OPM updated its healthcare reform web page today, reiterating its assurance that the agency is working to implement the new law (and I know that to be true.) Sen. Ben Cardin (D MD) has introduced a Senate companion to the House bill (HR 5200) which would conform the FEHB Act’s dependent eligibility provisions to the health care reform law effective January 1, 2011 (increasing the dependent child age ceiling from 22 to 26 and removing the marriage cut off). The bill also would authorize the OPM Director to accelerate the change into this year.
I was surprised by the statement in Sen. Cardin’s press release that “The non-partisan Congressional Budget Office has confirmed that this bill has no cost associated with it.” This conflicts with HHS’s projection that the dependent child expansion will increase premiums by seven tenths of a percent on average as discussed in a previous entry.There is no such thing as a free lunch.
The Washington Post reports on the Justice Department’s first opportunity to file a brief opposing one of the lawsuits challenging the Constitutionality of the health care reform law. This brief was filed in an action brought by a advocacy group in Michigan, not one of the lawsuits brought by the States. On a related note, the Post also reports that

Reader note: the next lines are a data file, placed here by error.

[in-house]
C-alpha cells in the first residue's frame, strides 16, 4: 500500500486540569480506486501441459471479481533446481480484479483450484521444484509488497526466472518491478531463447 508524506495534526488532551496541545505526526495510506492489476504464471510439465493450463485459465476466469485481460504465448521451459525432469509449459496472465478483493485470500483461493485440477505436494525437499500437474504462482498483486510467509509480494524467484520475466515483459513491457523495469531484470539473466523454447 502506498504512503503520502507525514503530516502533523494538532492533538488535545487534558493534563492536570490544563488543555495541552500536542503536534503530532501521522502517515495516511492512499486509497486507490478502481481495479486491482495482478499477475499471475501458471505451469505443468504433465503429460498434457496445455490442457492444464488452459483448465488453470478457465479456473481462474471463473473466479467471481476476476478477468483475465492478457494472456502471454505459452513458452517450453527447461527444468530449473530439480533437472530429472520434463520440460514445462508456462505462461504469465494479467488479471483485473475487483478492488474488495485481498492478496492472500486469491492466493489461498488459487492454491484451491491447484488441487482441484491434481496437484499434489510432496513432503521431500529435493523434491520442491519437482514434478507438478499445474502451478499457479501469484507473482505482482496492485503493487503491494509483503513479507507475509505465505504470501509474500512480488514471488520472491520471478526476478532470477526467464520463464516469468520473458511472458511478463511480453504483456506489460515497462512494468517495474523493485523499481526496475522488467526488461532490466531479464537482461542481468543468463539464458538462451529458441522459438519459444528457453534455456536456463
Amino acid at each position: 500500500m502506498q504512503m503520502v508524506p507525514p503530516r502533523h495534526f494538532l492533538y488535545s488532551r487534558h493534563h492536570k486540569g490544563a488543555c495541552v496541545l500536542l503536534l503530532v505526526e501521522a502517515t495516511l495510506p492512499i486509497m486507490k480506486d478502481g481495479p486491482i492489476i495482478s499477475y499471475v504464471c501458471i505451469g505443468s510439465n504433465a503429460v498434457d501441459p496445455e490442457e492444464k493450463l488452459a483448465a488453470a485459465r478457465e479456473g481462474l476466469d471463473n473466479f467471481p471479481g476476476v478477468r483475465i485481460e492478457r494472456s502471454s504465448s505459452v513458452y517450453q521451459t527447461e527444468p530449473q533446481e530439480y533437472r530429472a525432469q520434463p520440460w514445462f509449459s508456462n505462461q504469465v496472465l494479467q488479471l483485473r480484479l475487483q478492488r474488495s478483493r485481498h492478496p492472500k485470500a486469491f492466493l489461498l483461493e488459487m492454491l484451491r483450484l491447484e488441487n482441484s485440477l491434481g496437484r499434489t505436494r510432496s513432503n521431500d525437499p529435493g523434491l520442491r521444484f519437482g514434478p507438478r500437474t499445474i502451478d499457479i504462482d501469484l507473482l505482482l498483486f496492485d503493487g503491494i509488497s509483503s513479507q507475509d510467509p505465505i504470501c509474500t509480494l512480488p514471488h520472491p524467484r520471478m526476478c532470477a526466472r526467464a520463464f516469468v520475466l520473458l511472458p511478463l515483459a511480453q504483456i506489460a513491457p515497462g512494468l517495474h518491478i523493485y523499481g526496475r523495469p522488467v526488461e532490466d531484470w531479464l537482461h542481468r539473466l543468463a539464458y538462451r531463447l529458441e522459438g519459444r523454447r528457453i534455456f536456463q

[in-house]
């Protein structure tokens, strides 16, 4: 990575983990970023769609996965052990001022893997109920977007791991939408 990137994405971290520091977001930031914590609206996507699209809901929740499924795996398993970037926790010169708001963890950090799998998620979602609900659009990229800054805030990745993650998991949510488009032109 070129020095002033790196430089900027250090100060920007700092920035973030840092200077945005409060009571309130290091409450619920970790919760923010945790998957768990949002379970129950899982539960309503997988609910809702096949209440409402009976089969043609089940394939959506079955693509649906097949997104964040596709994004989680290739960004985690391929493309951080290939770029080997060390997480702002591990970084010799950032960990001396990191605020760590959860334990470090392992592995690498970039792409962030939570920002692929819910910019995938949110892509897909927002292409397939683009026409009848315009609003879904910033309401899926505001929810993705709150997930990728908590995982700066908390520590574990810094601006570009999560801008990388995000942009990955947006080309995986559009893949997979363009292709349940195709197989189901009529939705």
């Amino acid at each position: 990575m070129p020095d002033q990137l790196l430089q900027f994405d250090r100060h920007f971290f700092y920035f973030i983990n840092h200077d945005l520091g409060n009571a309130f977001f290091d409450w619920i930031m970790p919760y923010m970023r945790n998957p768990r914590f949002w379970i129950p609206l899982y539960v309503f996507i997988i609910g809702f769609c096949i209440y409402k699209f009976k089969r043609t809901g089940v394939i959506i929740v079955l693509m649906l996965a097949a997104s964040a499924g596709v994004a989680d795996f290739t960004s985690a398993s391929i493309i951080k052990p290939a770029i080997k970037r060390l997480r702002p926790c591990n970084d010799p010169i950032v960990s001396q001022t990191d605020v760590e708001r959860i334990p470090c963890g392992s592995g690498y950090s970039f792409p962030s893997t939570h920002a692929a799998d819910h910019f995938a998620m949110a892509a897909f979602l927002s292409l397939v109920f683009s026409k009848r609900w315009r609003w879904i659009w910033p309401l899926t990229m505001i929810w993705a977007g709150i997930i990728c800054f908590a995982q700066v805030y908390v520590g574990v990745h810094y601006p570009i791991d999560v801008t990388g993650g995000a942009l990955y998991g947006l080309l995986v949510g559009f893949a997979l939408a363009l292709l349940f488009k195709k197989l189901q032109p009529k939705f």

President Obama‘s new health-care law could potentially add at least $115 billion more to government health care spending over the next 10 years, if Congress approves all the additional spending called for in the legislation, congressional budget referees said Tuesday.
That would push the 10-year cost of the overhaul above $1 trillion — an unofficial limit the Obama administration set early on.
As OPM’s call letter for 2011 benefit and rate proposals calls for FEHB plan assistance with the First Lady’s initiative to control childhood obesity, it’s worth pointing out the Task Force’s first report.